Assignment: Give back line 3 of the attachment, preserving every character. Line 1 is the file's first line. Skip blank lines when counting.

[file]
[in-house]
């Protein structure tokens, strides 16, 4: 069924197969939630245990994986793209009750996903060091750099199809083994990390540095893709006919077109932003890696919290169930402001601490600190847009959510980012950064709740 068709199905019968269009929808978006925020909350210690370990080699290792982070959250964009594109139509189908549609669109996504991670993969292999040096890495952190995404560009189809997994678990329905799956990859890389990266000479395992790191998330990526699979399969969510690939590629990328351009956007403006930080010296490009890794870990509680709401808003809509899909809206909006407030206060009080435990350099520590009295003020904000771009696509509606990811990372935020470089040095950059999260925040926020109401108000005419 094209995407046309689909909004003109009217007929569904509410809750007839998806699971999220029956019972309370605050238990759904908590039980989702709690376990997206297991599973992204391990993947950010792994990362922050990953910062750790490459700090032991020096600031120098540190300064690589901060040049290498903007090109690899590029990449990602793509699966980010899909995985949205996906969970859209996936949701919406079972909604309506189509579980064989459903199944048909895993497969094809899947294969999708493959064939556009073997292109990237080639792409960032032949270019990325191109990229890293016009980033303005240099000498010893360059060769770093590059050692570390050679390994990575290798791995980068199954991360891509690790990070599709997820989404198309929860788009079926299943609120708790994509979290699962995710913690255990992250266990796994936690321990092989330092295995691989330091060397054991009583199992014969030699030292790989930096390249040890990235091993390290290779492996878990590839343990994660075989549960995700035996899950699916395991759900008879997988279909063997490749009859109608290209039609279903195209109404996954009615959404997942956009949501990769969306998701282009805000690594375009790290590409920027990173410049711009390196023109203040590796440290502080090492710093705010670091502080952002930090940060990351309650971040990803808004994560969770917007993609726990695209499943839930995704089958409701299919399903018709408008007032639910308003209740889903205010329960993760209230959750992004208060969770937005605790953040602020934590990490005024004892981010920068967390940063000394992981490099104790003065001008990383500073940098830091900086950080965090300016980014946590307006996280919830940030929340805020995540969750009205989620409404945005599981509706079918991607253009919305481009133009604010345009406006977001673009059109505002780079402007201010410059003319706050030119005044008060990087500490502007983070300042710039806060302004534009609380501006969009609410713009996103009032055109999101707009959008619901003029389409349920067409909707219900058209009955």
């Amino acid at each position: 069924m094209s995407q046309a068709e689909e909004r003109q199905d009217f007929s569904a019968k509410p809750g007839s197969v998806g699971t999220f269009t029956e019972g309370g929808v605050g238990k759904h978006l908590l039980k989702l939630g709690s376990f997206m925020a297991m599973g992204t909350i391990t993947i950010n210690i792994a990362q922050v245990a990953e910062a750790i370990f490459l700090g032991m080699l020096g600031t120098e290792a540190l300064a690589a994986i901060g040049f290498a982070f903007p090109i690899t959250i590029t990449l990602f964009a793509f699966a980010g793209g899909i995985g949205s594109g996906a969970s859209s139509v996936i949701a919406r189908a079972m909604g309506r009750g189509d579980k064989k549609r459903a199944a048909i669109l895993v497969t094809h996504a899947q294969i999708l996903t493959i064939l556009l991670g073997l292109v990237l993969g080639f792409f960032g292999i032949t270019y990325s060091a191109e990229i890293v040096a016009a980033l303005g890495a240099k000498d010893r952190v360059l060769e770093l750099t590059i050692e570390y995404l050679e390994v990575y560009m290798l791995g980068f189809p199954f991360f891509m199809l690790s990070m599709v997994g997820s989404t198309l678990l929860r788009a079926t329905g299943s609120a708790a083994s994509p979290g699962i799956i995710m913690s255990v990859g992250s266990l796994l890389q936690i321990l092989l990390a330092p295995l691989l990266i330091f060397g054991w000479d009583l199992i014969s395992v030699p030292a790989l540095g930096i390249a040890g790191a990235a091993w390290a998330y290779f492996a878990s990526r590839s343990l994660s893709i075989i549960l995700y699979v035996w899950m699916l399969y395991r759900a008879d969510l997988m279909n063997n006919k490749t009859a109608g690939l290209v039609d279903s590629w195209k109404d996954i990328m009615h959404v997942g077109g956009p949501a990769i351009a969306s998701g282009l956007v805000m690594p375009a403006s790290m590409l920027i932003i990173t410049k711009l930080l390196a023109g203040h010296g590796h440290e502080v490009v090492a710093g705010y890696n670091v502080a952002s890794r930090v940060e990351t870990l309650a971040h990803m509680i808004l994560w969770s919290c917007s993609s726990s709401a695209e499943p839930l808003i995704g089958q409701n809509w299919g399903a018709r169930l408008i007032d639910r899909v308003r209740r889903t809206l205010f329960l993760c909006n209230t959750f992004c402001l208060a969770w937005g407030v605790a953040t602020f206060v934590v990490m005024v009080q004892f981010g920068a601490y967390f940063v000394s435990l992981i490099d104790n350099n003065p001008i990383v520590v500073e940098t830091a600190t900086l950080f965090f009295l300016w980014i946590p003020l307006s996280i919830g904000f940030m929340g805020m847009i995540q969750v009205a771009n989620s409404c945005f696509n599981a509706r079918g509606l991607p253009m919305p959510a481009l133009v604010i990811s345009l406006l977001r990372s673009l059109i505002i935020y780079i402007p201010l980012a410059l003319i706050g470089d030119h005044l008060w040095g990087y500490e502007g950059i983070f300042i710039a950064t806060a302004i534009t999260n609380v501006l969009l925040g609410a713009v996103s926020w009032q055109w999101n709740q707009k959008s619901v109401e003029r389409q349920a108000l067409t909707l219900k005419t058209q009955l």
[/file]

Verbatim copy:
């Amino acid at each position: 069924m094209s995407q046309a068709e689909e909004r003109q199905d009217f007929s569904a019968k509410p809750g007839s197969v998806g699971t999220f269009t029956e019972g309370g929808v605050g238990k759904h978006l908590l039980k989702l939630g709690s376990f997206m925020a297991m599973g992204t909350i391990t993947i950010n210690i792994a990362q922050v245990a990953e910062a750790i370990f490459l700090g032991m080699l020096g600031t120098e290792a540190l300064a690589a994986i901060g040049f290498a982070f903007p090109i690899t959250i590029t990449l990602f964009a793509f699966a980010g793209g899909i995985g949205s594109g996906a969970s859209s139509v996936i949701a919406r189908a079972m909604g309506r009750g189509d579980k064989k549609r459903a199944a048909i669109l895993v497969t094809h996504a899947q294969i999708l996903t493959i064939l556009l991670g073997l292109v990237l993969g080639f792409f960032g292999i032949t270019y990325s060091a191109e990229i890293v040096a016009a980033l303005g890495a240099k000498d010893r952190v360059l060769e770093l750099t590059i050692e570390y995404l050679e390994v990575y560009m290798l791995g980068f189809p199954f991360f891509m199809l690790s990070m599709v997994g997820s989404t198309l678990l929860r788009a079926t329905g299943s609120a708790a083994s994509p979290g699962i799956i995710m913690s255990v990859g992250s266990l796994l890389q936690i321990l092989l990390a330092p295995l691989l990266i330091f060397g054991w000479d009583l199992i014969s395992v030699p030292a790989l540095g930096i390249a040890g790191a990235a091993w390290a998330y290779f492996a878990s990526r590839s343990l994660s893709i075989i549960l995700y699979v035996w899950m699916l399969y395991r759900a008879d969510l997988m279909n063997n006919k490749t009859a109608g690939l290209v039609d279903s590629w195209k109404d996954i990328m009615h959404v997942g077109g956009p949501a990769i351009a969306s998701g282009l956007v805000m690594p375009a403006s790290m590409l920027i932003i990173t410049k711009l930080l390196a023109g203040h010296g590796h440290e502080v490009v090492a710093g705010y890696n670091v502080a952002s890794r930090v940060e990351t870990l309650a971040h990803m509680i808004l994560w969770s919290c917007s993609s726990s709401a695209e499943p839930l808003i995704g089958q409701n809509w299919g399903a018709r169930l408008i007032d639910r899909v308003r209740r889903t809206l205010f329960l993760c909006n209230t959750f992004c402001l208060a969770w937005g407030v605790a953040t602020f206060v934590v990490m005024v009080q004892f981010g920068a601490y967390f940063v000394s435990l992981i490099d104790n350099n003065p001008i990383v520590v500073e940098t830091a600190t900086l950080f965090f009295l300016w980014i946590p003020l307006s996280i919830g904000f940030m929340g805020m847009i995540q969750v009205a771009n989620s409404c945005f696509n599981a509706r079918g509606l991607p253009m919305p959510a481009l133009v604010i990811s345009l406006l977001r990372s673009l059109i505002i935020y780079i402007p201010l980012a410059l003319i706050g470089d030119h005044l008060w040095g990087y500490e502007g950059i983070f300042i710039a950064t806060a302004i534009t999260n609380v501006l969009l925040g609410a713009v996103s926020w009032q055109w999101n709740q707009k959008s619901v109401e003029r389409q349920a108000l067409t909707l219900k005419t058209q009955l």